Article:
I have a sweet tooth; I loathe sugar. I like the taste of a sweet dessert at the end of a meal or a cookie with a cup of coffee or tea. At the same time, my head is complaining that sweets are not good for my body. You have to take a stand against sugar these days considering all the talks and public health concerns about sugar consumption.
Part of my solution is to bake everything from scratch, quick breads and all manner of desserts, which gives me the freedom to substitute table sugar with something more healthful. My pantry is filled with all sorts of natural sugar alternatives: from organic cane sugar, palm sugar, coconut sugar, honey, maple syrup, dates to apple sauce. I have used them all in my baking. Thank goodness, there are suitable sugar substitutes out there and they work.
The latest one I’ve found is this cookie recipe from Heidi Swanson. Not only that it uses ripe banana as a sugar substitute and a binding agent, my first using banana in this capacity, there is more. There is no sugar, no butter, no eggs and these cookies are gluten free. I’m truly impressed that you can make these cookies and eat them too. Wow!
The recipe can be found in Swanson’s blog Cookbook 101. These are double chocolate cookies, using both cocoa powder and dark chocolate chips. The taste of chocolate is clearly front and center. You really don’t need much for the cookies to taste great. Use the best ingredients you can find, the cookies would come together magically and they are healthy to eat. I use Valrhona 100% cacao powder and 71% dark chocolate.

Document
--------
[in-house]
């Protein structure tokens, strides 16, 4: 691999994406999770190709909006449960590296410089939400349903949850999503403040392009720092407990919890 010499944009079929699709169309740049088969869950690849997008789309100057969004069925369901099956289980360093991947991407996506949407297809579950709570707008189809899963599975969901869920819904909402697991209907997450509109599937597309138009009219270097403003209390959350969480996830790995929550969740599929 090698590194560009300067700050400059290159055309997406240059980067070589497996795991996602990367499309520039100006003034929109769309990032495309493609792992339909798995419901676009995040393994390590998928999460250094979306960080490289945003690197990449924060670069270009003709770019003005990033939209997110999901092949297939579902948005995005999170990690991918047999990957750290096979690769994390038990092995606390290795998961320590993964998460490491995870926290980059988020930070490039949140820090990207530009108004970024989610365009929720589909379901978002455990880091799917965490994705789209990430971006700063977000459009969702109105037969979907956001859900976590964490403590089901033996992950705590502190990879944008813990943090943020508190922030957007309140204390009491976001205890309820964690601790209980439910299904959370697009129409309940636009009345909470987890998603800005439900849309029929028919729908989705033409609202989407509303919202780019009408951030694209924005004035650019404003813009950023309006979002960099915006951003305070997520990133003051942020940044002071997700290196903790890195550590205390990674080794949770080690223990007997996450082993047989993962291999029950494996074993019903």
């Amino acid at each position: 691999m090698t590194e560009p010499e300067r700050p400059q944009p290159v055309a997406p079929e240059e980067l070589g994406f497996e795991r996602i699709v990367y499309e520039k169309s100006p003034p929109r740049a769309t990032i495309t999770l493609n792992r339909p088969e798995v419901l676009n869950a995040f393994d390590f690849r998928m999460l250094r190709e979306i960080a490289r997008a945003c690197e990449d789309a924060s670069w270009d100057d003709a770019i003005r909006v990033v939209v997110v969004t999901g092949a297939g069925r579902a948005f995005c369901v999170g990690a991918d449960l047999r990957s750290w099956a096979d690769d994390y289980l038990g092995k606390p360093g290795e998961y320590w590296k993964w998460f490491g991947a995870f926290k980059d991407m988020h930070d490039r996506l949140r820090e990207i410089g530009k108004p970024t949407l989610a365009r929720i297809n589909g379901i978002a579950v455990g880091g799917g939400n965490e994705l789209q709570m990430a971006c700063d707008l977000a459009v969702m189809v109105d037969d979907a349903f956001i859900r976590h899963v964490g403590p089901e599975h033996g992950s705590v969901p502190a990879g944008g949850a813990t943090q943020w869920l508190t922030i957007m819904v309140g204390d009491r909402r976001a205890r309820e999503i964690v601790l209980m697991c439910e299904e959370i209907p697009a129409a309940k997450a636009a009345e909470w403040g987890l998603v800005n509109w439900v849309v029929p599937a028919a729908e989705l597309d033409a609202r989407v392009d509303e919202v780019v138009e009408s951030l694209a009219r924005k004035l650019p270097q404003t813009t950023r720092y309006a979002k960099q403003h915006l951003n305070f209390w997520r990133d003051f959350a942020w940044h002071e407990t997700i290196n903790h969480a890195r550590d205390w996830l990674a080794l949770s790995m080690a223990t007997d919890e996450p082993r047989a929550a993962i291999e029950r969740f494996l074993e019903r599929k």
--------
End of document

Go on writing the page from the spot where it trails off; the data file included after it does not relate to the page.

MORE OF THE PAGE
I made one third of the recipe, see the cheat sheet below for details. Experimenting with a smaller recipe allows me to try my hands on different flours and nuts. I’ve baked these cookies several times. I used oat flour and a combination of almond meal and oat flour instead of rolled oats in Swanson’s original recipe. Experimented with pecan and pistachio instead of sunflower seeds. I made these changes so that the cookies take on the look and feel of cookies rather than cereal bars.
This is my takeaway: I would put in more nuts next time to give the cookies more crunch, if nut allergy is not an issue for you. I tried sprinkling some coconut sugar on top of the cookies for crispiness. I couldn’t tell the difference, texture wise. I’d rely on adding more nuts, maybe doubling the recipe amount. Almonds, pecan and walnuts are all good choices. I’ve found this recipe to be very user friendly. Play around with whatever healthful flours and nuts you have on hand. Chickpea, rye and buckwheat flour have less gluten and high in protein. This recipe changes the way I bake cookies. These healthful double chocolate cookies have the undeniable advantage of being delicious, rich, satisfying and guilt-free. I can love them wholeheartedly — without loathing sugar.
Happy Valentine’s day!